Mitral Valve Prolapse



  • Mitral valve prolapse (MVP) is the billowing of one or both mitral valve leaflets into the left atrium (LA) during ventricular systole.
  • MVP can be classified in different ways, including by etiology (primary or secondary; see “Etiology and Pathophysiology”) or by morphology (classic MVP and nonclassic MVP; see “Test Interpretation”).
  • MVP is often asymptomatic and often has a benign clinical course; however, it may occasionally be associated with symptoms, such as palpitations, or complications, such as mitral regurgitation (MR) (see “Complications”).
  • Synonyms include systolic click-murmur syndrome, billowing mitral cusp syndrome, myxomatous mitral valve, floppy valve syndrome, redundant cusp syndrome, Barlow syndrome.



  • The prevalence of MVP is estimated at 2–3% of the general population and is equally distributed by gender and across the age spectrum (1).
  • Prior to current echocardiographic criteria, earlier studies estimated the prevalence at 5–15% and indicated a higher prevalence among women and with increased age.

Etiology and Pathophysiology

  • The pathophysiology of MVP typically involves myxomatous degeneration of the mitral valve leaflets. Myxomatous degeneration is characterized by expansion of the valve spongiosa layer, structural alterations in collagen, and structurally abnormal chordae (1).
  • Papillary muscle or chordae disruption, dysfunction, or rupture may also cause MVP; this can occur without a process causing myxomatous degeneration, or as part of the natural history of a process causing myxomatous degeneration.
  • The etiology of MVP is multifactorial and includes the following (1),(2):
    • Primary MVP: sporadic, familial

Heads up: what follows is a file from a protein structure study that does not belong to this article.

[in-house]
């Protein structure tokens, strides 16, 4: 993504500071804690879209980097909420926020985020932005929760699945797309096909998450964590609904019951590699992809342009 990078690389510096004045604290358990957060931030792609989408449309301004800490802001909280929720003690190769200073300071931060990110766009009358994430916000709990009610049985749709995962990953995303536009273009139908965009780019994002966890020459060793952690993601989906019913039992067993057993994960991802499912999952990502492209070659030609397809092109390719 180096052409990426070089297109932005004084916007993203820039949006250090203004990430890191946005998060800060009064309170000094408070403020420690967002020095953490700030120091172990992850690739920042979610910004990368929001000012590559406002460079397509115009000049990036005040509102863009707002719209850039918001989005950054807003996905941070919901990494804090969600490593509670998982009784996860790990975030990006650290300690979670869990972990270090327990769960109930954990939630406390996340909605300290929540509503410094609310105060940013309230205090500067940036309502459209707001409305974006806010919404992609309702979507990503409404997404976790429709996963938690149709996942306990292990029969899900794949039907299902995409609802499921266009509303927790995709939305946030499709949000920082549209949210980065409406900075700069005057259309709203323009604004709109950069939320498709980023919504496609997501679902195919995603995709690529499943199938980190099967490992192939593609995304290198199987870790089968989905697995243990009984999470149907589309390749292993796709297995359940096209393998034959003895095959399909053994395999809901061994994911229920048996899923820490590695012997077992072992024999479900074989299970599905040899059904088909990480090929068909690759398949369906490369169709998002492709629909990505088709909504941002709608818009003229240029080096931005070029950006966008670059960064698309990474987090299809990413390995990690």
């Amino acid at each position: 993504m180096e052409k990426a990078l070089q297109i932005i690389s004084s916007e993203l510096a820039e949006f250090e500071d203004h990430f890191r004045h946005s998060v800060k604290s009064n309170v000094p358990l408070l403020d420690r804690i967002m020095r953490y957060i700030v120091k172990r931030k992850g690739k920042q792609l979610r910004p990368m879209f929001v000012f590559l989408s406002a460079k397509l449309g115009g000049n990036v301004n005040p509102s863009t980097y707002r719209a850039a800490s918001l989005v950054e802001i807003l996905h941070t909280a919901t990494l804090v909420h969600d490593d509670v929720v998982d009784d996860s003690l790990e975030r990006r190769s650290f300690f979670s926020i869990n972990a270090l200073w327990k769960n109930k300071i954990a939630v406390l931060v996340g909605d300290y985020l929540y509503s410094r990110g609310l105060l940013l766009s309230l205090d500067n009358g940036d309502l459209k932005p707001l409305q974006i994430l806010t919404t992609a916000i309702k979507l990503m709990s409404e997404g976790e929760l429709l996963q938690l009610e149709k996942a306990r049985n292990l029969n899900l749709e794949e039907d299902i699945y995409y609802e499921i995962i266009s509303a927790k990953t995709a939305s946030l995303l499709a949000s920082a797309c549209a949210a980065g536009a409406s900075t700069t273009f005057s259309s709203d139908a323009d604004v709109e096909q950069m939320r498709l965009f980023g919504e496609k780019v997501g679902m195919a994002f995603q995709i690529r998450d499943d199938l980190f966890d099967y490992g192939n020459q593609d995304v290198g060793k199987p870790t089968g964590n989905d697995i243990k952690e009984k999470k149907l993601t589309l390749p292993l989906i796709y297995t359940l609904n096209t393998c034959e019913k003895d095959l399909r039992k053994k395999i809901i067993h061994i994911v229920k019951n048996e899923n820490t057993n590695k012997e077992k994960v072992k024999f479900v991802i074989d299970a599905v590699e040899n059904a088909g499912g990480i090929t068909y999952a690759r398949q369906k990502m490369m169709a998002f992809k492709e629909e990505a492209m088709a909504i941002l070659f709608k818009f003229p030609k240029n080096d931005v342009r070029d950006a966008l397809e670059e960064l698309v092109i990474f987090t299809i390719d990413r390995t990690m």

• Secondary MVP
      • “Syndromic” MVP: myxomatous degeneration associated with connective tissue disorders: Marfan syndrome, Ehlers-Danlos syndrome, osteogenesis imperfecta, pseudoxanthoma elasticum, Loeys-Dietz syndrome
      • Associated with congenital heart disease: atrial septal defect, Ebstein anomaly
  • Papillary/chordae disruption, dysfunction or rupture (infarction, endocarditis, rheumatic fever, trauma, hypertrophic cardiomyopathy)


  • The genetics of MVP is an active area of research (1),(2).
  • In primary MVP, both autosomal dominant and X-linked familial MVP have been identified.
  • Autosomal dominant: variable penetrance. Multiple genetic loci have been identified (1).
    • MMVP1 on chromosome 16 p11.2–p12.1
    • MMVP2 on chromosome 11 p15.4
    • MMVP3 on chromosome 13 q31.3–q32.1
  • X-linked: One gene has been identified (1): filamin A gene, Xq28.
  • Connective tissue disorders, which often have a genetic basis, are associated with secondary MVP (see “Etiology and Pathophysiology” above).

Risk Factors

  • Medical conditions implicated in the development of MVP include both heritable and sporadic congenital abnormalities as well as other disease processes (see “Etiology and Pathophysiology” above).
  • MVP appears to be more common with a leaner body mass (1).

Commonly Associated Conditions

  • Conditions implicated in the development of MVP include both heritable and sporadic congenital abnormalities as well as other disease processes (see “Etiology and Pathophysiology” above).
  • MVP is implicated in the development of other medical conditions/complications, such as MR and stroke (see “Complications” below).
  • Some associated conditions that are less clearly either (i) a cause of MVP or (ii) caused by MVP include (3) von Willebrand disease; primary hypomastia; thoracic skeletal abnormalities; prolapse of the tricuspid, pulmonic, or aortic valves.

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